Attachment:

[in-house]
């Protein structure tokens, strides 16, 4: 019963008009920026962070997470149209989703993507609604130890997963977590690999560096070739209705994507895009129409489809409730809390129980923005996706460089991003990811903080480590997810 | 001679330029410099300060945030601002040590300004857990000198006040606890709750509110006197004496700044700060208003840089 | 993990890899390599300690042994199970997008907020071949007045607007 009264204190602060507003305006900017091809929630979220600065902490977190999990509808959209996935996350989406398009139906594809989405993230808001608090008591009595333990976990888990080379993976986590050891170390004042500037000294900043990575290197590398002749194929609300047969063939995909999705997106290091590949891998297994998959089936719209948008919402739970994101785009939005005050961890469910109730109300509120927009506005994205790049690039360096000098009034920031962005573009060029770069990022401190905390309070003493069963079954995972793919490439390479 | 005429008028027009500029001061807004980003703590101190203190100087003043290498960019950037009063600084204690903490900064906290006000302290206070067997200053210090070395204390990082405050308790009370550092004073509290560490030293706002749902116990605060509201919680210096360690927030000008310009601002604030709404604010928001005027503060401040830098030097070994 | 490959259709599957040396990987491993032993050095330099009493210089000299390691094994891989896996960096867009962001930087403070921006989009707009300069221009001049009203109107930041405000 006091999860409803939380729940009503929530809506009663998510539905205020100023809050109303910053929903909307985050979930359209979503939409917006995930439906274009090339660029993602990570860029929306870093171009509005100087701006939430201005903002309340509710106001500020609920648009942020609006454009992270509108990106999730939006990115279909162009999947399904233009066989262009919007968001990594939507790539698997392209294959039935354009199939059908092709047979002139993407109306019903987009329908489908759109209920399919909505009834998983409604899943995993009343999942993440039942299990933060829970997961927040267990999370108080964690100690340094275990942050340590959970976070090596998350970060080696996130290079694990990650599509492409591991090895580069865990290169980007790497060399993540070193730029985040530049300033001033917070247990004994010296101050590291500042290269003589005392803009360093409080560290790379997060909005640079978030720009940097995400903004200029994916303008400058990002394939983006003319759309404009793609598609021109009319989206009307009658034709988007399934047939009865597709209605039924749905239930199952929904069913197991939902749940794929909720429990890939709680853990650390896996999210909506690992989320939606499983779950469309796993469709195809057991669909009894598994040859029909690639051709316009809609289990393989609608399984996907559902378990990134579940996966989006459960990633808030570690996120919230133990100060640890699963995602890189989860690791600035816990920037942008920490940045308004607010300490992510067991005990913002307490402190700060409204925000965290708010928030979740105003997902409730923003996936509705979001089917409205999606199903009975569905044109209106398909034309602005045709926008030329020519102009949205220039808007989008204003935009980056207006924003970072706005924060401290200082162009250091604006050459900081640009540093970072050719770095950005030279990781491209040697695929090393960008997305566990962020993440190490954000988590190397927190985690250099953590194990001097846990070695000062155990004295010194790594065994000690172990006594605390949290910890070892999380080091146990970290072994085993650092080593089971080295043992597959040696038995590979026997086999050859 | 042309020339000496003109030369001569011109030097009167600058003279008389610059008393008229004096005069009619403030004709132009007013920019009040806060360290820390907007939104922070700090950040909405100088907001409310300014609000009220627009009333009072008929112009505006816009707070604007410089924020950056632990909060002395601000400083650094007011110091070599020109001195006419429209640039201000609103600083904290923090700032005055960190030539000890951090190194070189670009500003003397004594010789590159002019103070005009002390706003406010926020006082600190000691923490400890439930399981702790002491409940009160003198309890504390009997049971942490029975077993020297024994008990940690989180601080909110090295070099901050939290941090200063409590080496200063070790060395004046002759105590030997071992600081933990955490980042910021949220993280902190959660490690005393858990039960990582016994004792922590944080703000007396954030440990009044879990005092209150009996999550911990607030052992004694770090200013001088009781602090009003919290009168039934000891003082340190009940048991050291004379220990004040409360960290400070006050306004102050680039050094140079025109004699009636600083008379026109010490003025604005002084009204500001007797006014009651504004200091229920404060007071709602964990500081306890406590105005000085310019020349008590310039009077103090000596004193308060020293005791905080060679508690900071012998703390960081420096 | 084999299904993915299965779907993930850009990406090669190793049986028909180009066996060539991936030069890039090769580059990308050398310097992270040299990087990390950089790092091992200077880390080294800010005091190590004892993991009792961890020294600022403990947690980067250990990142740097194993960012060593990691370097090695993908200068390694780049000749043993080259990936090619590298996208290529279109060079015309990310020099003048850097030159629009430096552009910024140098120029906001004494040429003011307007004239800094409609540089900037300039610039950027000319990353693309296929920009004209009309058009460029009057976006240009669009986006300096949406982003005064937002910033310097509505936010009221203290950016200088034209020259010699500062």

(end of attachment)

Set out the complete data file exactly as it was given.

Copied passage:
[in-house]
């Protein structure tokens, strides 16, 4: 019963008009920026962070997470149209989703993507609604130890997963977590690999560096070739209705994507895009129409489809409730809390129980923005996706460089991003990811903080480590997810 | 001679330029410099300060945030601002040590300004857990000198006040606890709750509110006197004496700044700060208003840089 | 993990890899390599300690042994199970997008907020071949007045607007 009264204190602060507003305006900017091809929630979220600065902490977190999990509808959209996935996350989406398009139906594809989405993230808001608090008591009595333990976990888990080379993976986590050891170390004042500037000294900043990575290197590398002749194929609300047969063939995909999705997106290091590949891998297994998959089936719209948008919402739970994101785009939005005050961890469910109730109300509120927009506005994205790049690039360096000098009034920031962005573009060029770069990022401190905390309070003493069963079954995972793919490439390479 | 005429008028027009500029001061807004980003703590101190203190100087003043290498960019950037009063600084204690903490900064906290006000302290206070067997200053210090070395204390990082405050308790009370550092004073509290560490030293706002749902116990605060509201919680210096360690927030000008310009601002604030709404604010928001005027503060401040830098030097070994 | 490959259709599957040396990987491993032993050095330099009493210089000299390691094994891989896996960096867009962001930087403070921006989009707009300069221009001049009203109107930041405000 006091999860409803939380729940009503929530809506009663998510539905205020100023809050109303910053929903909307985050979930359209979503939409917006995930439906274009090339660029993602990570860029929306870093171009509005100087701006939430201005903002309340509710106001500020609920648009942020609006454009992270509108990106999730939006990115279909162009999947399904233009066989262009919007968001990594939507790539698997392209294959039935354009199939059908092709047979002139993407109306019903987009329908489908759109209920399919909505009834998983409604899943995993009343999942993440039942299990933060829970997961927040267990999370108080964690100690340094275990942050340590959970976070090596998350970060080696996130290079694990990650599509492409591991090895580069865990290169980007790497060399993540070193730029985040530049300033001033917070247990004994010296101050590291500042290269003589005392803009360093409080560290790379997060909005640079978030720009940097995400903004200029994916303008400058990002394939983006003319759309404009793609598609021109009319989206009307009658034709988007399934047939009865597709209605039924749905239930199952929904069913197991939902749940794929909720429990890939709680853990650390896996999210909506690992989320939606499983779950469309796993469709195809057991669909009894598994040859029909690639051709316009809609289990393989609608399984996907559902378990990134579940996966989006459960990633808030570690996120919230133990100060640890699963995602890189989860690791600035816990920037942008920490940045308004607010300490992510067991005990913002307490402190700060409204925000965290708010928030979740105003997902409730923003996936509705979001089917409205999606199903009975569905044109209106398909034309602005045709926008030329020519102009949205220039808007989008204003935009980056207006924003970072706005924060401290200082162009250091604006050459900081640009540093970072050719770095950005030279990781491209040697695929090393960008997305566990962020993440190490954000988590190397927190985690250099953590194990001097846990070695000062155990004295010194790594065994000690172990006594605390949290910890070892999380080091146990970290072994085993650092080593089971080295043992597959040696038995590979026997086999050859 | 042309020339000496003109030369001569011109030097009167600058003279008389610059008393008229004096005069009619403030004709132009007013920019009040806060360290820390907007939104922070700090950040909405100088907001409310300014609000009220627009009333009072008929112009505006816009707070604007410089924020950056632990909060002395601000400083650094007011110091070599020109001195006419429209640039201000609103600083904290923090700032005055960190030539000890951090190194070189670009500003003397004594010789590159002019103070005009002390706003406010926020006082600190000691923490400890439930399981702790002491409940009160003198309890504390009997049971942490029975077993020297024994008990940690989180601080909110090295070099901050939290941090200063409590080496200063070790060395004046002759105590030997071992600081933990955490980042910021949220993280902190959660490690005393858990039960990582016994004792922590944080703000007396954030440990009044879990005092209150009996999550911990607030052992004694770090200013001088009781602090009003919290009168039934000891003082340190009940048991050291004379220990004040409360960290400070006050306004102050680039050094140079025109004699009636600083008379026109010490003025604005002084009204500001007797006014009651504004200091229920404060007071709602964990500081306890406590105005000085310019020349008590310039009077103090000596004193308060020293005791905080060679508690900071012998703390960081420096 | 084999299904993915299965779907993930850009990406090669190793049986028909180009066996060539991936030069890039090769580059990308050398310097992270040299990087990390950089790092091992200077880390080294800010005091190590004892993991009792961890020294600022403990947690980067250990990142740097194993960012060593990691370097090695993908200068390694780049000749043993080259990936090619590298996208290529279109060079015309990310020099003048850097030159629009430096552009910024140098120029906001004494040429003011307007004239800094409609540089900037300039610039950027000319990353693309296929920009004209009309058009460029009057976006240009669009986006300096949406982003005064937002910033310097509505936010009221203290950016200088034209020259010699500062």